When COVID-19 halted the work of nonprofits, closed many small businesses and impacted daily life, a lot of people were left wondering how their world would survive.
It was time to get creative. In fact, for some, the pandemic pivot has proven to be the thing that was needed to grow.
For Arts ‘n Autism, a nonprofit in Tuscaloosa, Alabama, that serves children and families with autism, the pandemic created an opportunity to partner with Stillman College, a private, historically Black liberal arts school. Stillman donated classroom space for Arts ‘n Autism students to continue learning in a safe and socially distant manner. Regions Bank helped, too.
Regions donated $10,000 to expand the number of aides, tutors and job coaches for students in the Learning is Fundamental for Education and Employment program (LIFEE). The program helps students who have graduated high school and are looking for opportunities to lead happy, productive lives in their communities. For some, it means help with college courses and a certification or degree, and for others it means helping connect to job openings and preparing for a job interview.
“Regions Bank is committed to supporting programs and opportunities that provide value for everyone in our community to be successful,” said Elizabeth Winter, Regions’ Tuscaloosa market executive. “Arts ‘n Autism is doing incredible things to transform the lives of students on the autism spectrum. The job training provides a real economic benefit to employers and a pathway to careers for students. It’s a win-win for our community, and Regions is proud to provide funding to help Arts ‘n Autism continue its mission.
Turner Cargile, director of the LIFEE program says the funding from Regions will help the nonprofit serve more students.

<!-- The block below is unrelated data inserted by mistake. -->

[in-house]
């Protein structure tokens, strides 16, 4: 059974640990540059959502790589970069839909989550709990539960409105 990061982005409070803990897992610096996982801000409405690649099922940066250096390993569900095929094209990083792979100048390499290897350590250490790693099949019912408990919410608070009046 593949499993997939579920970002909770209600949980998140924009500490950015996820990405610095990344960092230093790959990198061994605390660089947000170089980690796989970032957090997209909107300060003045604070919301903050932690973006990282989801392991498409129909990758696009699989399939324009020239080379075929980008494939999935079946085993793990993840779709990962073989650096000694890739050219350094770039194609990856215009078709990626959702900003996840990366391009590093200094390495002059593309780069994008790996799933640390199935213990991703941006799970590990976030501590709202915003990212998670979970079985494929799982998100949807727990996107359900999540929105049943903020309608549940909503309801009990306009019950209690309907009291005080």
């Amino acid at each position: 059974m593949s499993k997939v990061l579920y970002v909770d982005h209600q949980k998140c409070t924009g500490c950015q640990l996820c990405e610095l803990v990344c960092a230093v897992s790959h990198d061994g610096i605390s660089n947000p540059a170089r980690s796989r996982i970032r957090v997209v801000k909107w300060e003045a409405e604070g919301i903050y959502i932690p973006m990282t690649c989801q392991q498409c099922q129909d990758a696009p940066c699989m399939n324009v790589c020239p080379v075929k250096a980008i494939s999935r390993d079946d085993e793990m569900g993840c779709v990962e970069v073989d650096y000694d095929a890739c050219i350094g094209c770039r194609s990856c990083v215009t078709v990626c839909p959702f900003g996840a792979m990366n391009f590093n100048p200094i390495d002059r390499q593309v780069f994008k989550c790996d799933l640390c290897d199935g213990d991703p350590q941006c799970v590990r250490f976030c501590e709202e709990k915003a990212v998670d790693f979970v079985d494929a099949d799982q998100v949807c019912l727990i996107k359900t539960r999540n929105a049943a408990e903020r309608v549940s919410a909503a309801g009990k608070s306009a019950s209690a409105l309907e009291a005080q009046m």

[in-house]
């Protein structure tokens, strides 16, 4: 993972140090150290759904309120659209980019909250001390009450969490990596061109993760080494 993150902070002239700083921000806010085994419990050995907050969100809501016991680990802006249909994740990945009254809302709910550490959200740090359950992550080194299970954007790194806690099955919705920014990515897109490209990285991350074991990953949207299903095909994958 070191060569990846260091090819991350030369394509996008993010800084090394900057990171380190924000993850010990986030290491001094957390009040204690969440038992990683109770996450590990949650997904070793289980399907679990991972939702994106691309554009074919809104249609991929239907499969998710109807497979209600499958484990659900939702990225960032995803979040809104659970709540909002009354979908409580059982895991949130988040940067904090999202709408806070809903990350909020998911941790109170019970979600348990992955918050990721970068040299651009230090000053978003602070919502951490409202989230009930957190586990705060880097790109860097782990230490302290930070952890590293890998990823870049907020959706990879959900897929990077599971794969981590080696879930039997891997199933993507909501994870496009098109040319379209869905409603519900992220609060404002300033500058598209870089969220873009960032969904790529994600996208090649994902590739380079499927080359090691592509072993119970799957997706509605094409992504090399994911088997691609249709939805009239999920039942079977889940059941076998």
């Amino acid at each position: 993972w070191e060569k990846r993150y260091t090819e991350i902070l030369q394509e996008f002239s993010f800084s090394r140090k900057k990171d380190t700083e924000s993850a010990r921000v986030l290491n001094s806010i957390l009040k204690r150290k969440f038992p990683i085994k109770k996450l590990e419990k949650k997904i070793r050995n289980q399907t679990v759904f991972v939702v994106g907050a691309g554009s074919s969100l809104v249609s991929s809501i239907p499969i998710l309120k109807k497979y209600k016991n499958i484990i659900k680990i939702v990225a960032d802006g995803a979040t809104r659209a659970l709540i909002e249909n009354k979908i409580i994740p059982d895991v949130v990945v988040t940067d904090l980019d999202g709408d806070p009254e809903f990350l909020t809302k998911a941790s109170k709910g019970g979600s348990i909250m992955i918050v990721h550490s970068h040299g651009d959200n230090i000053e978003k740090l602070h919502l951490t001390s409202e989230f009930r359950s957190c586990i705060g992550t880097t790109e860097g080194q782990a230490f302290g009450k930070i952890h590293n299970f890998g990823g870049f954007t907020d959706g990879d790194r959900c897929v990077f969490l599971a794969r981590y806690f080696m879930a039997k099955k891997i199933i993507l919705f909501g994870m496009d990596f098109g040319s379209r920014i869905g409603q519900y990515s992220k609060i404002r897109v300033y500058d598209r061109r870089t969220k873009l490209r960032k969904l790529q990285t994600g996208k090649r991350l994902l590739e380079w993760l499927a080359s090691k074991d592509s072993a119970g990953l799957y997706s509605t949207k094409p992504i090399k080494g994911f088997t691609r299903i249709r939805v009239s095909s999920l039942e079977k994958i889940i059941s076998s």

“We are thankful to Regions Bank for the contribution that allows us to grow, serve more students on the autism spectrum and help them adjust to adulthood,” she said. “Our goal for students is simple. We want them to live a successful life, and Arts ‘n Autism is there to support them all the way.”
Taylor Wombwell recently enrolled at Arts ‘n Autism. In just a few short months, Taylor’s ability to follow instruction, take initiative and stay focused have improved. His family noticed he is happier and expressing himself through art therapy better than ever.
“Arts ‘n Autism saved our life,” said Amy Wombwell, Taylor’s mom. “If Taylor has a life, our family can have a life. Stillman College and Arts ‘n Autism have been incredible for us.”
Taylor excelled academically in high school and has completed some college courses. He wants to return to the classroom and either complete a degree or get a certification for a skilled job. The family is relocating from Birmingham to be closer to therapy and support.
“We know Taylor wants to complete college, and we are helping him figure out the best path forward so he can do just that,” Wombwell said. “It will be slow, but that’s okay because Arts ‘n Autism is helping prepare him for success when he is ready to take the next step. We couldn’t be prouder of their work with him.”
Through the nonprofit’s partnership with Stillman, students in the LIFEE program can enroll in Stillman and live on campus, if desired. Students can also complete a training certificate if college isn’t the right path for them. Additionally, the college has created a scholarship fund to help students and families with the cost of higher education.
“Through summer camps, visiting college campuses and our work with Stillman, we are showing our students that they can go to college. It isn’t out of reach for them,” Cargile said.
In the midst of the global pandemic, progress and opportunity remain. The Wombwell family is experiencing it. Regions Bank and Stillman College are helping support organizations through the transition. And Arts ‘n Autism is growing, even in a time of uncertainty.
“COVID-19 has been a blessing in disguise for Arts ‘n Autism,” Cargile concluded. “It opened the door to so much more for our program.”
Check out other stories on Regions’ support of children and families with autism.